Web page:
All quiet on the pensions front

It’s been another quiet month with very little discussion on pensions policy. No parliamentary debates, no press coverage…

(…apart from the postponement announced in the implementation of any charge cap, the new ideas on how to reform the market for annuities, the renewed impetus to progress ‘pot follows member,’ the progression of quality standards, the Law Commission’s review of investment intermediaries, the Institute of Chartered Accountants for England and Wales’ consultation on governance within master trusts, the debate on whether we should adopt a Collective DC model like some of our European counterparts, the suggestion that middleware for auto-enrolment needs to be separately charged to the employer, the announcement to allow people to purchase extra State Pension credits, the controversy of including ‘clause 37’ in the Pensions Bill which could allow a future government to exclude smaller employers from auto-enrolment, the continuing concerns about a ‘capacity crunch’ and the Daily Mail campaign to reform retirement saving).

Did I miss anything? (apart from tens of thousands of employers staging this summer)

Actually, I did.

I recently attended an excellent presentation by NEST where they announced the results of their latest research. No matter what your views are on NEST, it’s difficult to fault their focus on listening to what people say. And people have plenty to say on pensions. I’d do it an injustice to try and summarise here, so read their research for yourself (I recommend it for anyone advising on auto-enrolment)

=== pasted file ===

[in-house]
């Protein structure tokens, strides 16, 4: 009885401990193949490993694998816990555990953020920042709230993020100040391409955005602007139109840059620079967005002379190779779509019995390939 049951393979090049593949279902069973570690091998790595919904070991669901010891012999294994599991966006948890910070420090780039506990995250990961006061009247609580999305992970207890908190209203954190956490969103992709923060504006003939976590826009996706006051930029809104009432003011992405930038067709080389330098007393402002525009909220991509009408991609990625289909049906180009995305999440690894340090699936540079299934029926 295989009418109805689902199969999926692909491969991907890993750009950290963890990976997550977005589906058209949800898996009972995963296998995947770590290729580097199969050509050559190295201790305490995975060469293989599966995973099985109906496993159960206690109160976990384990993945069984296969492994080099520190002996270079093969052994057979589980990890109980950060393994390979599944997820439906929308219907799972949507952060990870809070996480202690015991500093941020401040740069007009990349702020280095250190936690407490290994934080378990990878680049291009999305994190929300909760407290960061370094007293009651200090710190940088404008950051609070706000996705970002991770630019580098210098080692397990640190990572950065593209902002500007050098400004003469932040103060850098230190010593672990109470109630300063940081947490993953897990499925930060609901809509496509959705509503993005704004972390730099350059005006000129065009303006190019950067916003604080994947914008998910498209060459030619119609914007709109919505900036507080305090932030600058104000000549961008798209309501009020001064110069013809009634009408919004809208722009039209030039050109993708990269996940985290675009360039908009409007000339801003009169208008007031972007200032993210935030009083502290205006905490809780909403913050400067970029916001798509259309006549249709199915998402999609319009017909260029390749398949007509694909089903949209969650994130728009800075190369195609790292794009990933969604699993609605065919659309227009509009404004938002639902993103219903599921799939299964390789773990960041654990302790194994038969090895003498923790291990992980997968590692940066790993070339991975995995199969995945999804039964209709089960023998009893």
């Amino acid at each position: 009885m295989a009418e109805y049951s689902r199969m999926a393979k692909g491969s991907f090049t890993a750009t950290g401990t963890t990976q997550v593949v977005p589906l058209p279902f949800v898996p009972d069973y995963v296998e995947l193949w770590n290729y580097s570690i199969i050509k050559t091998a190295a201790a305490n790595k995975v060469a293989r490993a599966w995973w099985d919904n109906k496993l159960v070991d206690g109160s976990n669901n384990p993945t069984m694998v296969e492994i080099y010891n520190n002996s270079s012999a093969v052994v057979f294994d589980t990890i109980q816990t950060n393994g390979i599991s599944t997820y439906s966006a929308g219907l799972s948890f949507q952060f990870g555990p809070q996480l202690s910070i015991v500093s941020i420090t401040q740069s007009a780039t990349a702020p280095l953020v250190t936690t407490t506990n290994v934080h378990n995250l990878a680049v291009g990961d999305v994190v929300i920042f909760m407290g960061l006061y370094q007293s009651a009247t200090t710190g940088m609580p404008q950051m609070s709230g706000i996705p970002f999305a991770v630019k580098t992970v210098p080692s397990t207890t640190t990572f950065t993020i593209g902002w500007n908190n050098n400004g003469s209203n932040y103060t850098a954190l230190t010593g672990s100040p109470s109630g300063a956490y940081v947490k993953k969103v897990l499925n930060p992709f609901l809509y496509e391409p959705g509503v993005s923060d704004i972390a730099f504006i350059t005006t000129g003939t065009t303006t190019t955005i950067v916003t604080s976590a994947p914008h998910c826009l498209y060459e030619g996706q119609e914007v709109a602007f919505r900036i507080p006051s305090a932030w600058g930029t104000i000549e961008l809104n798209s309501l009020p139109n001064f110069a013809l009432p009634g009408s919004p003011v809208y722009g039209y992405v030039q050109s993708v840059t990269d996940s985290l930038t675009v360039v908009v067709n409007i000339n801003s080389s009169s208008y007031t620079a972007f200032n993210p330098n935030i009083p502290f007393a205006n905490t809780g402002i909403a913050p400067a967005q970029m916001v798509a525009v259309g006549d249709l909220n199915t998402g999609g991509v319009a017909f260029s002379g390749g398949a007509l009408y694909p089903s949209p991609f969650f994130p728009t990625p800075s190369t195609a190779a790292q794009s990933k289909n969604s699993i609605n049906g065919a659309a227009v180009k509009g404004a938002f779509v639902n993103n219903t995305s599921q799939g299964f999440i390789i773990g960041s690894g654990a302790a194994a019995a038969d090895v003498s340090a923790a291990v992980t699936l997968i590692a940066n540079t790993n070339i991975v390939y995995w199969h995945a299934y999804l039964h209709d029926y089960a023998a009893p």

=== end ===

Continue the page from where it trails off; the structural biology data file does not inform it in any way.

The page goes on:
What I will say is that – according to this study – people have moved ‘saving for retirement’ up their personal priority list from 7th to 3rd. Pick that apart if you will but, in my view, it’s testament to the great start we’ve had to auto-enrolment.

Another report that may have slipped under many a radar amidst recent coverage was the very well researched ‘Help to Save’ publication by the Policy Exchange. Again, worth a read.

I don’t agree with everything in there, but I can’t fault the depth, focus and intention of the study. Let’s briefly look at a few of their recommendations:

Proposal: ‘Replace auto-enrolment with compulsory membership of a pension scheme for all those earning more than the tax free personal allowance.’

My view: this is a last resort if auto-enrolment fails, but so far it hasn’t.

I realise there’s a question mark about maintaining low opt out rates (currently averaging 9%) amongst smaller employers, but that’s for us – everyone involved in making auto-enrolment work – to influence. The report draws on the example of other compulsory taxes that people accept. But they are just that; taxes. I don’t know anyone who’s engaged by their taxes. Let’s give auto-enrolment a chance.

Proposal: ‘Increase the minimum contribution rate to 12% from 8% phased in over 5 years.’

My view: agree in principle, but let’s not run before we can walk.

Much of the success of auto-enrolment participation so far is down to the fact that the contributions are low enough that employers and their employees can adjust to the additional cost over time. The Australian pensions system is a good example to follow but their move from 9% to 12% employer contributions is being phased in very slowly – and that’s after over 20 years of phasing up to 9%. It’ll be 2020 before the full 12% is embedded.